Panasonic takes first step towards universal standard for 3D active-shutter glasses

Panasonic 3D glasses

The incompatibility between different manufacturers' active-shutter 3D glasses is one of the big stumbling blocks for the take-up of 3D TV.

There have been rumblings of industry attempts to create a single standard for 3D specs for some time, and today Panasonic has announced the creation of the new M-3DI standard, developed in conjunction with Xpand 3D.

"M-3DI is a new standard for 3D active-shutter eyewear products that will bring about compatibility among 3D TVs, computers, home projectors and cinema projection," says Panasonic.

Companies backing the new standard include Funai Electric Co, Changhong Electric Co, Hisense Electric Co, Hitachi, Mitsubishi, Seiko Epson Corporation, SIM2 and ViewSonic.

Licensing of M-3DI technology will begin next month. While it initially uses infrared technology to send signals from the 3D display to the glasses, radio communication will be considered "for the next step".

"Joining forces with other 3D product manufacturers to standardise active-shutter 3D eyewear will help ensure that consumers have a superlative 3D experience at home and in the cinema," says Panasonic. "This is a major step towards creating truly universal 3D glasses."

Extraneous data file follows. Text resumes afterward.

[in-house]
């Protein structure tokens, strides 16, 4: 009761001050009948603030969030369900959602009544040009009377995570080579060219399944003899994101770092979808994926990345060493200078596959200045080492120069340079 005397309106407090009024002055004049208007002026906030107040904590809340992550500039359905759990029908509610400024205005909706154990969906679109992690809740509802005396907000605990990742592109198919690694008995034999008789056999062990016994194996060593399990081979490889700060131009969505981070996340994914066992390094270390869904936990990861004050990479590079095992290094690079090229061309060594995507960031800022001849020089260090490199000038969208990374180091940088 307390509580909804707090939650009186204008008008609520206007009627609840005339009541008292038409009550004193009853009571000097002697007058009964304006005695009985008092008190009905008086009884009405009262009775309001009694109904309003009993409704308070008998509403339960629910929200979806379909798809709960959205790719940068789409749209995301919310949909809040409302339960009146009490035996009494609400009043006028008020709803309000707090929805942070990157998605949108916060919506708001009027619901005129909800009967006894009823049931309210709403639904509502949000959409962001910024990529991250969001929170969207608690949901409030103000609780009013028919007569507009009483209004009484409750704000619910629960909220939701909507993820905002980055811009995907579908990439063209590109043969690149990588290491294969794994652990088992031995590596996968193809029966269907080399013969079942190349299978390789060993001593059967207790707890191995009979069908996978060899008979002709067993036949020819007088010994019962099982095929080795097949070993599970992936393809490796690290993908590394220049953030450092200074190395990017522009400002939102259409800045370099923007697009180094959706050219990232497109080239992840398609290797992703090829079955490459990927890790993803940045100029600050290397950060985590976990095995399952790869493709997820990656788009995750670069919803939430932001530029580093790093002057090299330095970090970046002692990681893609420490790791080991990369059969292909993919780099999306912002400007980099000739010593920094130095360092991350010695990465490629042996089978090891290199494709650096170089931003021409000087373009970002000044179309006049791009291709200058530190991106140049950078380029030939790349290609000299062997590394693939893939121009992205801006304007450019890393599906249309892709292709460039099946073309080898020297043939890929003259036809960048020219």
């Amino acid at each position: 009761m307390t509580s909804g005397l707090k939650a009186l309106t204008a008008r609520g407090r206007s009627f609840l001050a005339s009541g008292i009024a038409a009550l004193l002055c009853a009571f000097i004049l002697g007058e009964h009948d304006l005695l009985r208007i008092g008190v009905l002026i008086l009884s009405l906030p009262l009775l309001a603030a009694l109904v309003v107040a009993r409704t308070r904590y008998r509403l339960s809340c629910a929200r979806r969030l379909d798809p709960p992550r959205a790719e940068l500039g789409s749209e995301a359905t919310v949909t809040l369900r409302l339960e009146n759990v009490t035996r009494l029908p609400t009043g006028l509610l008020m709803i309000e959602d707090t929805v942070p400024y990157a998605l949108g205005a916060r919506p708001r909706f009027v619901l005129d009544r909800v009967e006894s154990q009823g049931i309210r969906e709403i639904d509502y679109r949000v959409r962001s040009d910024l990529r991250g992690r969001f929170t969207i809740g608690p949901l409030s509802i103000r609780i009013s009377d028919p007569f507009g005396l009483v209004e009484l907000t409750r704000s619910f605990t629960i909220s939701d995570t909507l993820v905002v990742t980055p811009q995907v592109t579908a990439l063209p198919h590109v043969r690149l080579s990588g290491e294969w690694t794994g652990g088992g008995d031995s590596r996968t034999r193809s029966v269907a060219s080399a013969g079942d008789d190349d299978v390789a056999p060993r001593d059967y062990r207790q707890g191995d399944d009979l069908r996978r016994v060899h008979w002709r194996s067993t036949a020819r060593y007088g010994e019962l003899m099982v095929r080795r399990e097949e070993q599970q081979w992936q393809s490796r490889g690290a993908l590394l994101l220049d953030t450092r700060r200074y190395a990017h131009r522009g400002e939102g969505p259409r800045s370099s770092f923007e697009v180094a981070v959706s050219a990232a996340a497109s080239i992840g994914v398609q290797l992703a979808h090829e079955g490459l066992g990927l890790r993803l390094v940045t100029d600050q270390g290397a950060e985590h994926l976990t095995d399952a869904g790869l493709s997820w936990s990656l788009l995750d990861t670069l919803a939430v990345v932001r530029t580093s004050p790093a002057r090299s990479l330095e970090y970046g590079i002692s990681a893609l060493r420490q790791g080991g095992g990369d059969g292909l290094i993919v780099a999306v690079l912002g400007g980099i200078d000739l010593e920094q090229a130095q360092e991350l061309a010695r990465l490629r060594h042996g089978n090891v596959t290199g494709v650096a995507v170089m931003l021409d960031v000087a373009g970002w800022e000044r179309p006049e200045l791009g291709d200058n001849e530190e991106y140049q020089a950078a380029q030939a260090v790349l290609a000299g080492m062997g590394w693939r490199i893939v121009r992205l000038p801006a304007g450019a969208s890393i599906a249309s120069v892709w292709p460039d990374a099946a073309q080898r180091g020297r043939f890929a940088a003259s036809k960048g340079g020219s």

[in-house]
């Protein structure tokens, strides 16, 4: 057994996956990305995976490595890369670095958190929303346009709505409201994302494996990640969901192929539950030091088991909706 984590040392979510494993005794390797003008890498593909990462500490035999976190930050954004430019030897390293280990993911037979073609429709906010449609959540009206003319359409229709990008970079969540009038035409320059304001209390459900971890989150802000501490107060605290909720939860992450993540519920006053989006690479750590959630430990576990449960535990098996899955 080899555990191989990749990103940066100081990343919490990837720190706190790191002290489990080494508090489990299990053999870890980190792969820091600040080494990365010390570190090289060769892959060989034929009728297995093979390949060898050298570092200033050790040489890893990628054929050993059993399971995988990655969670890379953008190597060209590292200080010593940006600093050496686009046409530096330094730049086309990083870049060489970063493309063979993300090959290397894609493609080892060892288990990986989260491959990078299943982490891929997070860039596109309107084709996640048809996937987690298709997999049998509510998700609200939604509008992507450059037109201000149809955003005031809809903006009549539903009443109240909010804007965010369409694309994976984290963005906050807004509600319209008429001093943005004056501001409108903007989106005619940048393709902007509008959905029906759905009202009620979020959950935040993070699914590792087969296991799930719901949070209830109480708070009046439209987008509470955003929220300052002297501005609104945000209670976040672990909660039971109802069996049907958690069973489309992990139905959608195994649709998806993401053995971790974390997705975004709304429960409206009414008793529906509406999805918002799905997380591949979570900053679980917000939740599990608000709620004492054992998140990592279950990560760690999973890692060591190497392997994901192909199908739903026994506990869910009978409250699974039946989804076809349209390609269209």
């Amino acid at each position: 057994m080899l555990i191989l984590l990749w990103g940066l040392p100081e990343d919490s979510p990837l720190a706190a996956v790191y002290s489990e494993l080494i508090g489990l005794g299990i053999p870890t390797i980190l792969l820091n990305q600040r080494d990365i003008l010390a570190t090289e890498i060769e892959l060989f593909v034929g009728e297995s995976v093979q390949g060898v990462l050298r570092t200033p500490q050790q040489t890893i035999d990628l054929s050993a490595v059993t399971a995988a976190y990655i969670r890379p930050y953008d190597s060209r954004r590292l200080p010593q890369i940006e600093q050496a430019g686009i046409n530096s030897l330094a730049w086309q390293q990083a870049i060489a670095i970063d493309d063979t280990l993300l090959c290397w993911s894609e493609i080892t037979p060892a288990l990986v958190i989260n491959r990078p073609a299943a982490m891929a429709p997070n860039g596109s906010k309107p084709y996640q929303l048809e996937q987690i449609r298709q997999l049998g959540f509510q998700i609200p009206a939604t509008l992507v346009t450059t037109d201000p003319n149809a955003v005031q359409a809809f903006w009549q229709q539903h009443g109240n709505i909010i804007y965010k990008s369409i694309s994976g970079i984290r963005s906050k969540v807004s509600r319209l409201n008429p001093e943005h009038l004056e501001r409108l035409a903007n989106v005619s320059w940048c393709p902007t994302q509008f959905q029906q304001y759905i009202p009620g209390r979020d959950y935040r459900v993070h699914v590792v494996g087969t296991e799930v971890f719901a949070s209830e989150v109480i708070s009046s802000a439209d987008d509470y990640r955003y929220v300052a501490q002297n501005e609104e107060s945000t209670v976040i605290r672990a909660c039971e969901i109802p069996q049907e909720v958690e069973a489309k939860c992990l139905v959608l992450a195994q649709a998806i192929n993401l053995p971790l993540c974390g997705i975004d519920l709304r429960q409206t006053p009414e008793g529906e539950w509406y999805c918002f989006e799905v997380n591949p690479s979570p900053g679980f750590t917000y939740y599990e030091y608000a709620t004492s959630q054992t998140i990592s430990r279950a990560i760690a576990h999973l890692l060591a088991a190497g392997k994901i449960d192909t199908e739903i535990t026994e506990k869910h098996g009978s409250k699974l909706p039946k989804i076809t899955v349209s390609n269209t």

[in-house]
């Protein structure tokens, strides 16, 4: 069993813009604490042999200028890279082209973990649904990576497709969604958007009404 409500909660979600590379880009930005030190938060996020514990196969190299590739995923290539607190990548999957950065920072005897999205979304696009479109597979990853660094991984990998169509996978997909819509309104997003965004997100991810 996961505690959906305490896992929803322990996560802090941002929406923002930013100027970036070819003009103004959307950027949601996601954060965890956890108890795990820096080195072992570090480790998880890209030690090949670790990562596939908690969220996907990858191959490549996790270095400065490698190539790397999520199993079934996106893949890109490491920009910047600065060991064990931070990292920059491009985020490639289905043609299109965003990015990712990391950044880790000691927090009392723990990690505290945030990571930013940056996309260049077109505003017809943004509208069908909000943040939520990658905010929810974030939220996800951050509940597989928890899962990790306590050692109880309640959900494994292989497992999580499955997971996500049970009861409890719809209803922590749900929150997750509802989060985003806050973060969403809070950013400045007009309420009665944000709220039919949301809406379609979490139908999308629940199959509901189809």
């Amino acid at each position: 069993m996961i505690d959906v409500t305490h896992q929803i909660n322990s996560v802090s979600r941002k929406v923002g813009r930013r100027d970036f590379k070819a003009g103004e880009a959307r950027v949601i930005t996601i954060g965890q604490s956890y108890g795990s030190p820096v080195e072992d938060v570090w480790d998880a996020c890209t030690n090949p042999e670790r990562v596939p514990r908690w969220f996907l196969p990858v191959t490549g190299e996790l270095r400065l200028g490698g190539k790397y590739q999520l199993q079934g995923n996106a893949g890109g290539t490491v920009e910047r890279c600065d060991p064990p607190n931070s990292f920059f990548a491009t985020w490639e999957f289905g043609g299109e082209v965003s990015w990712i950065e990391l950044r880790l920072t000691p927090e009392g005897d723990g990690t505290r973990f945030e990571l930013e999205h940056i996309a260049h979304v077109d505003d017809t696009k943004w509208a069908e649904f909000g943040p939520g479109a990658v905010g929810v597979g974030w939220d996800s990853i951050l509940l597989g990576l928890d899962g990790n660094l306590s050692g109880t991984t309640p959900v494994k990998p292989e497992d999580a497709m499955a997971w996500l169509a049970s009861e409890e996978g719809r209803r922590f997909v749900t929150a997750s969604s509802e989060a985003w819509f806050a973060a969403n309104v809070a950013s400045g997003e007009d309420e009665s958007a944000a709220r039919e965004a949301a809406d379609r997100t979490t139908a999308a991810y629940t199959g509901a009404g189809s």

However, it remains to be seen if other consumer electronics firms such as Samsung, LG and Sony will also join the initiative.

Given LG's recent decision to back passive 3D technology, and the ensuing furore that has caused, it could be some time before a truly universal standard for 3D glasses is agreed.

Follow on Twitter

Join on Facebook

Andy Clough

Andy is Global Brand Director of What Hi-Fi? and has been a technology journalist for 30 years. During that time he has covered everything from VHS and Betamax, MiniDisc and DCC to CDi, Laserdisc and 3D TV, and any number of other formats that have come and gone. He loves nothing better than a good old format war. Andy edited several hi-fi and home cinema magazines before relaunching in 2008 and helping turn it into the global success it is today. When not listening to music or watching TV, he spends far too much of his time reading about cars he can't afford to buy.